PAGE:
Nearly half the population in 15 major cities in the global south lacks access to public piped water systems, with access lowest in sub-Saharan Africa and South Asia. For these households without public piped water, water from other sources is either too expensive or unsafe.
Deforestation rates in the Congo Basin — historically lower than in the Amazon and southeast Asia — are on the rise. It's not just a problem for the 80 million people who rely on the forests for food and livelihoods; research shows the world's second-largest rainforest regulates weather patterns across Africa.
Chennai's four main reservoirs are virtually dry. This crisis is not only due to last year's poor monsoon season—lack of proper management is driving the city's water security problems.
Can we use vast amounts of data, machine learning, and other technologies to warn communities about the risk of water stress driving conflict?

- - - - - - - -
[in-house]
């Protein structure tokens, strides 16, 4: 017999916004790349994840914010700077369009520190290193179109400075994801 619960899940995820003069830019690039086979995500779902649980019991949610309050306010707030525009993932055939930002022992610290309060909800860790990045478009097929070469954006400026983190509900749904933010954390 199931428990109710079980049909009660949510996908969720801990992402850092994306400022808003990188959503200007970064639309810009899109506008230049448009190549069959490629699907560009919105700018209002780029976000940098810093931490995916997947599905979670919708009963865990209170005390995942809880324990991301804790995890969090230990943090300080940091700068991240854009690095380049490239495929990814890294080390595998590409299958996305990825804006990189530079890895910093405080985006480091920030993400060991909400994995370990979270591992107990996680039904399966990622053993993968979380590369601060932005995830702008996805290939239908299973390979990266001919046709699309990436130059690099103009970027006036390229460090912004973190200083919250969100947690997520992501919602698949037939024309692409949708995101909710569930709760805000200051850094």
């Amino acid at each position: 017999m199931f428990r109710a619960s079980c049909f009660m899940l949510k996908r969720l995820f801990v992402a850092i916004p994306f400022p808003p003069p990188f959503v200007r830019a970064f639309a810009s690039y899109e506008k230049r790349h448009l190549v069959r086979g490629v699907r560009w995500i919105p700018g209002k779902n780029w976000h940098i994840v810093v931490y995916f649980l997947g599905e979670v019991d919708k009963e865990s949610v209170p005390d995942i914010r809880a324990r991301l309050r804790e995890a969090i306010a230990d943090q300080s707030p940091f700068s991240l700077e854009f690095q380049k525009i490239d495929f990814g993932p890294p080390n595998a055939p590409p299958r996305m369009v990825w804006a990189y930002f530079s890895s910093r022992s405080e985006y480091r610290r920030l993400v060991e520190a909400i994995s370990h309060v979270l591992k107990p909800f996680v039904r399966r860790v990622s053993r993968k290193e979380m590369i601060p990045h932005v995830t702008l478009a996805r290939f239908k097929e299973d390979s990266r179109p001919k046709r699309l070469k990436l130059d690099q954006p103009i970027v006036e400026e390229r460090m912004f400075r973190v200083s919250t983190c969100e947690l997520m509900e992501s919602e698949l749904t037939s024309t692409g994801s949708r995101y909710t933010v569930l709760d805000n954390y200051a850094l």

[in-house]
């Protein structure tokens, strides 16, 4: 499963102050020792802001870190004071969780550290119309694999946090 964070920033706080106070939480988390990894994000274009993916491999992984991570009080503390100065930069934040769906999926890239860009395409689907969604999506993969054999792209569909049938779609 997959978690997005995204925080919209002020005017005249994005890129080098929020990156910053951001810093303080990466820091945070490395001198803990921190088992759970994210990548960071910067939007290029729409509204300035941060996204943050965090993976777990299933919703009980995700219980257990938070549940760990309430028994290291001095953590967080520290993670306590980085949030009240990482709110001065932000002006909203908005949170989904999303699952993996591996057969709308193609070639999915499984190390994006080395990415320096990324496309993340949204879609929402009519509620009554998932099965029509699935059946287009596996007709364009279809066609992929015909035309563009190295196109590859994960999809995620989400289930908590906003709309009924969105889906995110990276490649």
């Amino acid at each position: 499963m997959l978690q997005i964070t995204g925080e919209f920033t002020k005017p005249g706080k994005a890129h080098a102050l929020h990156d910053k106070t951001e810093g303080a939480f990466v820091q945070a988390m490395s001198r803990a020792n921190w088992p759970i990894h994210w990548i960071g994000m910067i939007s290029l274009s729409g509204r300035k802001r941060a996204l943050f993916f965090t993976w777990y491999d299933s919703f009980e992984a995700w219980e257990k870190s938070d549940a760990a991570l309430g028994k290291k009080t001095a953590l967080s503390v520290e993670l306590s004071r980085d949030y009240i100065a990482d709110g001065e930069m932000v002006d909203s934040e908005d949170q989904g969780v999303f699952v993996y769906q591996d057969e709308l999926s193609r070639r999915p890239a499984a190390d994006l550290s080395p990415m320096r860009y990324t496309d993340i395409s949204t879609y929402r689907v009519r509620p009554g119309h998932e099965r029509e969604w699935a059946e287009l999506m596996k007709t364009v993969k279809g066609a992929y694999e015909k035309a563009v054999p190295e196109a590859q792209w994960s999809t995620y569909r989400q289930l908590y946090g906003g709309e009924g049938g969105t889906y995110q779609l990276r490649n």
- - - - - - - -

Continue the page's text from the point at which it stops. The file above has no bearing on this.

Research shows that water projects can become more effective when women participate. So why are they still being left out?
An unprecedented gathering of global leaders today launched the new Global Commission on Adaptation to catalyze a global movement to bring scale and speed to climate adaptation solutions.
Restoring forests in 4,000 targeted hectares would over time reduce sediment pollution by a third and turbidity by half in São Paulo's stressesd water system.
This paper reviews the key drivers behind growing water risk, describes and illustrates water and security pathways, and presents approaches for reducing water related risks to global security.